However, I digress. Due to Martin’s driving I darted a worried glance Damien’s way and he affirmed my feelings, by demonstrating his: dramatically grabbing onto the seat in front with vigour and might I add a facial to match. Thank goodness Damien had the sense to speak up and expressed to Martin that we were in no hurry and could he slow down please. Mercifully, he did. From there (minus the occasional lapses of hooning) Martin rectified his driving and we were able to take in the sights of the countryside as night fell.
Martin had obviously never been to Sungai Timun, so as we inched closer we had to go down a few dead end dirt tracks into the bush. We asked a few people conveniently hanging out on the side of the road for directions, until serendipitously we stopped to ask a lady selling food at a small road side stall and funnily enough it was her own son who was waiting for us and she pointed us in the right direction.
We arrived in the little kampung (village) of Sungai Timun and soon were suited up in life jackets and on the river. The ride in the tinny was in itself so lovely to me. The smell of the tropical night air filled my nostrils and had me transported into happy memories of holidays in Northern NSW. I always marvel at the power of our sense of smell to evoke such strong feelings and emotions which are memories linked purely to that particular scent. When I have one of those “smell” related memories I want to keep inhaling it to conjure up the feeling it evokes as it is so much more whole than a visual recollection alone. It’s like when you first awake and you are in the half sleep half awake phase and you are holding onto the image and feeling of the dream you just had…you know it is fleeting but it is so real and vivid in that moment. Those olfactory memories are like that to me….
It’s hard to put down in words how happy and content I felt being surrounded by the beautiful shapes of the trees that silhouetted the banks and the sound of the insects as they filled the night air but truly, I live for this stuff… nature is always where I am happiest and I was glad to finally be immersed in it here in Malaysia.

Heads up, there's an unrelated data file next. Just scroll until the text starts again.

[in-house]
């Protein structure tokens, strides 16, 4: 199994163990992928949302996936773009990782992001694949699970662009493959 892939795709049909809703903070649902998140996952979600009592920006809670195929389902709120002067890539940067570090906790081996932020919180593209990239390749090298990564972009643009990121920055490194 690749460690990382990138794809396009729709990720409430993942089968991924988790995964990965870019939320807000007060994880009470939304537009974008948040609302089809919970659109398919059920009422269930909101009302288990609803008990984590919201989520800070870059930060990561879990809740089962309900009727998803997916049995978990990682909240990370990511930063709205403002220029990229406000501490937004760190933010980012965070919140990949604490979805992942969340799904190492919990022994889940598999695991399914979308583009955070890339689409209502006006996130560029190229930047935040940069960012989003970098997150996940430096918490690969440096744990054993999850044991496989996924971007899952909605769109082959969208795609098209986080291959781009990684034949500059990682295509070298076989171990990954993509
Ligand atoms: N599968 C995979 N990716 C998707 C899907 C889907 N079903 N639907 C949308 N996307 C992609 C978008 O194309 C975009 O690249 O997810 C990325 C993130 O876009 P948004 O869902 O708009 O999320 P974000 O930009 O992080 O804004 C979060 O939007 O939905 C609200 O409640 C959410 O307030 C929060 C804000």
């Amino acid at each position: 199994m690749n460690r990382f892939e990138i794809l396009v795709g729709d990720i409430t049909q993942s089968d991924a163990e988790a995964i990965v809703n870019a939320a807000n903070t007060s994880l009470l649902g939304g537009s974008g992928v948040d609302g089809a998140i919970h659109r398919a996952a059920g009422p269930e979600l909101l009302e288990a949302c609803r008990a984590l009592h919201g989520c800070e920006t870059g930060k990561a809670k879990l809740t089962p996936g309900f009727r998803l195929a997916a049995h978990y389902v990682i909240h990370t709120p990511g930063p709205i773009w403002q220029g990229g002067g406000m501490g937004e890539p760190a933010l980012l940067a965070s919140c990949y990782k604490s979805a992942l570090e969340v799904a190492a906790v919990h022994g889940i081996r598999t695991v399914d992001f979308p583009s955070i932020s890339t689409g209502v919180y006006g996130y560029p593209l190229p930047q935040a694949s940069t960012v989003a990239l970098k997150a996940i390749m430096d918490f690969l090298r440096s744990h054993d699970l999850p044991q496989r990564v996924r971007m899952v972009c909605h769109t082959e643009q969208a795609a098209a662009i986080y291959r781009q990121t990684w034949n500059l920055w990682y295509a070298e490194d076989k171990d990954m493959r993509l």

To top off what was already a special journey we did get to see those little fireflies. They hung in masses on various trees and lit them up like so many little blinking fairy lights. Damien commented that they were like little Tinkerbells, such a lovely way to describe it. Our boat driver kindly nudged our tinny close to a few of the trees and cut the engine so we could quietly sit beneath them as they floated, flashing their little bums at us. I stood up on the boat and caught one in my hand and Martin shone his torch so I could take a closer look. Wow. Such a wee snip of a thing to put out such a pretty light. One fell on my shoulder and blinked away at me. Ah the simple happiness of that moment 😀
Unfortunately all good things must come to an end and we worked our way back up the river to the kampung, but not before our eagle-eyed guide (how did he spot it in the dark???) shone his torch on the bank and putted us in closer to see a baby croc.
We questioned him via Martin (who also served as our translator on the night) how big the crocs are in this river and we were told a staggering 20 ft. Yikes! Hands firmly inside the boat now!
Needless to say we were more than happy with the outcome of all our hard work to find a means to get there. The hard worked for wins are often the best, aren’t they? I felt a little like a trailblazer considering no one else in Melaka seemed to know about these little sparkly gems.
However, it was not without a little disappointment in that we found out there was a dorm in the village we could have stayed at, and that we could have gone on a crocodile and bird viewing boat ride if we had been able to sort it out. But I don’t want to seem ungrateful for what we had and it is more than enough motivation to return one day now that we know how.